By allowing ads to appear on this site, you support the local businesses who, in turn, support great local journalism.
Jury selection change welcomed
State's switch deepens pool
Placeholder Image
Forsyth County News

The verdict is in. The new jury selection standard is a benefit to citizens, Forsyth County officials say.

“This is a good change,” said Clerk of the Superior Court of Forsyth County Greg Allen. “We now have a jury system that statewide in all 159 counties includes every citizen eligible for jury service.”

The change, as outlined in the Jury Composition Reform Act of 2011, opens up the jury selection process statewide. In Forsyth County, that translates to 12 times as many potential jurors.

“This is a radical change as we now have a new jury pool of 144,698 names of persons who may be summoned for service as jurors for traverse jury trials and the grand jury,” Allen said.

The process was previously limited to about 13,000 jurors between the traverse and grand juries. The old system used “forced balancing” of jury pools to ensure the groups were not skewed according to gender or race.

Allen said his office would pull jurors to be proportionate to the county’s racial and gender ratios, based on the latest U.S. Census data.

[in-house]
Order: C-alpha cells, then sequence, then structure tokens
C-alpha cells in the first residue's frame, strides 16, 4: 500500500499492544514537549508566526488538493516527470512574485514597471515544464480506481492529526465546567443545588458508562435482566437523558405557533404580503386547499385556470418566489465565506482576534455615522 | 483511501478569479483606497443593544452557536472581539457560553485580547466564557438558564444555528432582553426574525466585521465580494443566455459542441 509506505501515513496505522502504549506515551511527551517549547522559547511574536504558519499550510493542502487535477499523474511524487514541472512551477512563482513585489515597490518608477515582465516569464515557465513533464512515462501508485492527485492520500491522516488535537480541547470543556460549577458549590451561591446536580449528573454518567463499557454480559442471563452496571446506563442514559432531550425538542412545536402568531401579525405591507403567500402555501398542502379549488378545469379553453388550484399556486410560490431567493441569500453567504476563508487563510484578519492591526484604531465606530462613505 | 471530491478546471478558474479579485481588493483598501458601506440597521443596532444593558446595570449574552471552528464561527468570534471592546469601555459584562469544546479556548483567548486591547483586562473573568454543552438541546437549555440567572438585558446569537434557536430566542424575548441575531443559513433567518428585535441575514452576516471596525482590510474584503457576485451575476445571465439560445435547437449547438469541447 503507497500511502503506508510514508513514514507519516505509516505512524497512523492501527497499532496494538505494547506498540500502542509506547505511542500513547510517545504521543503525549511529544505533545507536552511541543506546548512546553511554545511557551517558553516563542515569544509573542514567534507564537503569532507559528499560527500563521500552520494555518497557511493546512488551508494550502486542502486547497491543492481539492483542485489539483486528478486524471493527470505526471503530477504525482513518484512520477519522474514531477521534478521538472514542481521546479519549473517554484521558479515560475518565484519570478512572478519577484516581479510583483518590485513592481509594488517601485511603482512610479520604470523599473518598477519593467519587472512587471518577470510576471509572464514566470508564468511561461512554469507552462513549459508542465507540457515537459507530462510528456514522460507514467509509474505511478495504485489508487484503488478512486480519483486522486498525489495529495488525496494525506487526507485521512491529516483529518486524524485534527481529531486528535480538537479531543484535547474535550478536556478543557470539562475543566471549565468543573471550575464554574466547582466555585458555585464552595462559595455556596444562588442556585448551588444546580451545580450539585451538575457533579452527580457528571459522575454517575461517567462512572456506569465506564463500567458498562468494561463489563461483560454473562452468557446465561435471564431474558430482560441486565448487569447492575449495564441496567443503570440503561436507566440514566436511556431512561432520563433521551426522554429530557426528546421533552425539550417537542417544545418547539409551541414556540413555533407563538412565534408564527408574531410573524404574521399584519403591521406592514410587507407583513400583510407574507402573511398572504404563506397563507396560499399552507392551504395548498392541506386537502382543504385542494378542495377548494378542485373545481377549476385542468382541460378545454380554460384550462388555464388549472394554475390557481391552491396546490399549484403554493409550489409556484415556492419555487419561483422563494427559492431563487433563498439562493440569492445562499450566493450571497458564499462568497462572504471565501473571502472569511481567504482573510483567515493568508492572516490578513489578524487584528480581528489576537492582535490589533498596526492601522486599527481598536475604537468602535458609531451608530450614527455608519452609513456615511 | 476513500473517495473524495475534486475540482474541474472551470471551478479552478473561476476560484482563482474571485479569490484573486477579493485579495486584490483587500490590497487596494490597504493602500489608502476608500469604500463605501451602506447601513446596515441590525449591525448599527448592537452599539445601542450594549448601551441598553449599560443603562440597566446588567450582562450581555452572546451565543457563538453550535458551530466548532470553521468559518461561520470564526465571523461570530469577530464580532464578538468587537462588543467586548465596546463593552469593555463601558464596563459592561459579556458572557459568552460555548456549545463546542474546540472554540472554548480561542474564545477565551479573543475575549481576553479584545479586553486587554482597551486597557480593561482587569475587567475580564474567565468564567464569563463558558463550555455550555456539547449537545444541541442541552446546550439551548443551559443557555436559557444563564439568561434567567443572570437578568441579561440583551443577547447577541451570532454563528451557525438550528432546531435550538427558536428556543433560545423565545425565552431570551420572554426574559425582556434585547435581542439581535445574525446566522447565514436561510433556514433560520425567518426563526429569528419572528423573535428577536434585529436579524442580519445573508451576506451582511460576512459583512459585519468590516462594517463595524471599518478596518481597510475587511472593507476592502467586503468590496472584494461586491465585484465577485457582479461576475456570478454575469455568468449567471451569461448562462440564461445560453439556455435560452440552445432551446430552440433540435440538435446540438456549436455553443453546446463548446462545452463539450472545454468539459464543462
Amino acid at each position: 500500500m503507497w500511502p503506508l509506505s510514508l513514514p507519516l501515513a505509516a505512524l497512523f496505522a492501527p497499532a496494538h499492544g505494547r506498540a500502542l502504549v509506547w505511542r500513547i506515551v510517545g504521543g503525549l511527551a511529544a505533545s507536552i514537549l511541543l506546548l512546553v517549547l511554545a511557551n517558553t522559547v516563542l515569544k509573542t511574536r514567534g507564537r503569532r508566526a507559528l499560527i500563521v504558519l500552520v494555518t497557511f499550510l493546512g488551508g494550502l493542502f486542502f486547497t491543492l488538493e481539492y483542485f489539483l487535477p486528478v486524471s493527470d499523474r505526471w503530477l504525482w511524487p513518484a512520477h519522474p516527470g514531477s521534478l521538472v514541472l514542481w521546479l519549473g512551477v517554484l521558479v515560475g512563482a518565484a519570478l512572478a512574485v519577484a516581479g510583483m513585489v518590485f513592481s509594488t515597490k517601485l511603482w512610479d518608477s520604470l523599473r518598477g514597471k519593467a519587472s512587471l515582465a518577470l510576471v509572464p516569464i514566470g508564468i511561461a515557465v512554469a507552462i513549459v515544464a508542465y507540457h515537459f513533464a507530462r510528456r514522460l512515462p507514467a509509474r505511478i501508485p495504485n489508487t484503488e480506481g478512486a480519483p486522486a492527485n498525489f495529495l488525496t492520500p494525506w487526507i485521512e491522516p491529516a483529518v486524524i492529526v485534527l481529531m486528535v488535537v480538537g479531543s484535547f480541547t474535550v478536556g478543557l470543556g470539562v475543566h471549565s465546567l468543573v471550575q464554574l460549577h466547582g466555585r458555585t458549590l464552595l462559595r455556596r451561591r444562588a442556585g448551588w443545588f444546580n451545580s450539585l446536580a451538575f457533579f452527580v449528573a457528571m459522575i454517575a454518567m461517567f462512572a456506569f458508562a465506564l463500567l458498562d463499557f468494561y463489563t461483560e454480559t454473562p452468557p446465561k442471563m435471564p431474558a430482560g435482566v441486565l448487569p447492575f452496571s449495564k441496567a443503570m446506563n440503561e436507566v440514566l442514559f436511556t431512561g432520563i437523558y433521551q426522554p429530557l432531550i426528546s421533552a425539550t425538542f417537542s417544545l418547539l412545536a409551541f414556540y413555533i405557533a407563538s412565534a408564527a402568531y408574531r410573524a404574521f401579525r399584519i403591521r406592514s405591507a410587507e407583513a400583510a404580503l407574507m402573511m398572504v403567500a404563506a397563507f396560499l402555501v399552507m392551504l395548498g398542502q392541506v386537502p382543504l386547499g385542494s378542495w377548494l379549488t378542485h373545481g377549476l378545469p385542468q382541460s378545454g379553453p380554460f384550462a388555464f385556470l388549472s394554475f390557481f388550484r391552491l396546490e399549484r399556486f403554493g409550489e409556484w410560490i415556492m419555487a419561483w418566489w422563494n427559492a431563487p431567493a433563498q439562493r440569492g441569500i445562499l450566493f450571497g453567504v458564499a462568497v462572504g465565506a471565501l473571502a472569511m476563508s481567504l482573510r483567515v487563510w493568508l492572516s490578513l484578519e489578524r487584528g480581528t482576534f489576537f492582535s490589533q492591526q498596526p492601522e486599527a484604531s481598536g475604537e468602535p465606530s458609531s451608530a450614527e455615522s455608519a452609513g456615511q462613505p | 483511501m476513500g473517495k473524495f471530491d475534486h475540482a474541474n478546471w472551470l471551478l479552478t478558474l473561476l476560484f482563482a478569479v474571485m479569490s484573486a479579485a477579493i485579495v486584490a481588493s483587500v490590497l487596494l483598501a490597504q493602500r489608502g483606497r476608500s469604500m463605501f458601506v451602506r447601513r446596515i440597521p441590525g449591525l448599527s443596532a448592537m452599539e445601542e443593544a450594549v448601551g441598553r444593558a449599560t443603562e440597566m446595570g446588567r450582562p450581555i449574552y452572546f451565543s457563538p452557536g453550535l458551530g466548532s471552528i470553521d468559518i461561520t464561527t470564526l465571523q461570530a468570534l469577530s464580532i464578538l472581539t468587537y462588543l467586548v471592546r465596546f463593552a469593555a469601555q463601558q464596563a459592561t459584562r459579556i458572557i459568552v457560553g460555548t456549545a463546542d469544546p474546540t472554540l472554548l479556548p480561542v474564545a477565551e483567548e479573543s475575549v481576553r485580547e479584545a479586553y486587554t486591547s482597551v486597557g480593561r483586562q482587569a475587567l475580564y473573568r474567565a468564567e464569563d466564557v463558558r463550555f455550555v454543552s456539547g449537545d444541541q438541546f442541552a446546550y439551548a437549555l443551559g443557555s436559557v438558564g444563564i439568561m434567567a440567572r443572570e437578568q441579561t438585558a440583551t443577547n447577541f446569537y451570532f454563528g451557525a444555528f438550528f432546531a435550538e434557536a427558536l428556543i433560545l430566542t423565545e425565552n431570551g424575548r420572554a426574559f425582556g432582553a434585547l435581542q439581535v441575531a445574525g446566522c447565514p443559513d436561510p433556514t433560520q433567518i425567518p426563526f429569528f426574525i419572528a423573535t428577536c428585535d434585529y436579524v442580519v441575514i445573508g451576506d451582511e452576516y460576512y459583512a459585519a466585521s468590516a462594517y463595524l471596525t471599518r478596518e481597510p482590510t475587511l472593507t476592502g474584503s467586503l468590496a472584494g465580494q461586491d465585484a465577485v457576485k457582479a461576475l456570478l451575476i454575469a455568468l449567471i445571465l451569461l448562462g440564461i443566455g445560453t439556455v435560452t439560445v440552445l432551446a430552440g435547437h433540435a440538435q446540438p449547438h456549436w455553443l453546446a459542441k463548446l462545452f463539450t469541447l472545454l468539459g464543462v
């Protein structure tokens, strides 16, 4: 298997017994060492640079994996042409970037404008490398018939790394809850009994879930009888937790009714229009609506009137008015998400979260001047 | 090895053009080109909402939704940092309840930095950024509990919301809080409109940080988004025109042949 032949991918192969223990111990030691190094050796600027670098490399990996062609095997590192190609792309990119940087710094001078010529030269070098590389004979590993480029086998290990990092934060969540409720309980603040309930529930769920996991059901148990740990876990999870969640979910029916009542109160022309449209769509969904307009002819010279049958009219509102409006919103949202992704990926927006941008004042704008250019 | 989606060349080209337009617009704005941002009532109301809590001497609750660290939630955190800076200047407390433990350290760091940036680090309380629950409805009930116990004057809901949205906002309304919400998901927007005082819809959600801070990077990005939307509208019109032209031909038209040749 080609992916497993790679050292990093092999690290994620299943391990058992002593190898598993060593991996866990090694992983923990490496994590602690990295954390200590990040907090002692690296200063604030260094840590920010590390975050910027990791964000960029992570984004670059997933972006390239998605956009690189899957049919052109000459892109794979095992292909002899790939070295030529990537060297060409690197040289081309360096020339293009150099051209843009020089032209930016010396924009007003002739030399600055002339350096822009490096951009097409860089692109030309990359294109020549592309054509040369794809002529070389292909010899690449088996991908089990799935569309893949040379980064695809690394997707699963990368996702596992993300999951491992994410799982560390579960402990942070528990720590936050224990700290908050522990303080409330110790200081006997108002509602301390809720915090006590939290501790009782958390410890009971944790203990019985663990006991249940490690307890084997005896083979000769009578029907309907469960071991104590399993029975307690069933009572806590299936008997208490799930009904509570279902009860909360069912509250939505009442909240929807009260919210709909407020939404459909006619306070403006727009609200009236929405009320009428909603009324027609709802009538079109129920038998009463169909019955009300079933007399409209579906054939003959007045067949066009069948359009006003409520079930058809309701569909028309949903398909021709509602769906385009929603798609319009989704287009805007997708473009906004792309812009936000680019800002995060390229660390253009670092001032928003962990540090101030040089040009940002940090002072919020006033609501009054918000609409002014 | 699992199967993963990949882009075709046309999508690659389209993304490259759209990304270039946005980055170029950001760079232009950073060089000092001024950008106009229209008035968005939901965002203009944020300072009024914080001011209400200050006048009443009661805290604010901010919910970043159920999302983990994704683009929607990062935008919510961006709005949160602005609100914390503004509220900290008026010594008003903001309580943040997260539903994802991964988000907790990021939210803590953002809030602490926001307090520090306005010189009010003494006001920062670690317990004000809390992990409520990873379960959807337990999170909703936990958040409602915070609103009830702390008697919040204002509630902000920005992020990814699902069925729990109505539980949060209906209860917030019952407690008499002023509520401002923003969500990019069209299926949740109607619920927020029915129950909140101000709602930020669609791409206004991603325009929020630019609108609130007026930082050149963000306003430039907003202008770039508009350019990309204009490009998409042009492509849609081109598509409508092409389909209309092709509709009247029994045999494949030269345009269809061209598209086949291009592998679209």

“They had to be representative in the [pool],” he said. “Whatever percentage of your population was that particular race or gender, it had to be the same in the box. Now since they’re including everyone, obviously you can’t discriminate.”

Allen said the balancing wasn’t a major issue in Forsyth, but others had to exclude people from the jury pool to make sure there was a fair division.

Georgia, he noted, was one of the final states to make the switch.

District 23 state Rep. Mark Hamilton, R-Cumming, said the process of getting the bill passed took some extra work to avoid any unintended consequences.

“This is a very complicated area of state law,” Hamilton said. “But the reason that we did this was … to create a more efficient process and also to address any concerns that we might have had with the U.S. constitutionality of it.

“Based on the bill we ultimately passed, which had bipartisan support, we were able to meet the needs of the creations of the jury pool, as well as jury selections throughout the state of Georgia.”

Allen said the pools previously would be rebalanced every one to two years, which meant only those 13,000 people selected could serve on a jury during that time period.

In 2011, nearly 7,000 residents served on a jury. So far in 2012, about 6,000 have served, Allen said.

Now, all Forsyth residents with a valid driver’s license will be eligible to serve, as are those who have registered to vote, with a few exceptions.

Allen said the new process will make it more of a lottery system, mutually beneficial to both those who want to be picked and those who don’t want to serve more than once.

“With our large population, mathematically, chances are slim to none that you’ll be picked to serve more than once a year,” Allen said.

“We had people that wanted to serve and never got put into that 12,000 box, but now we have almost 145,000 people eligible.”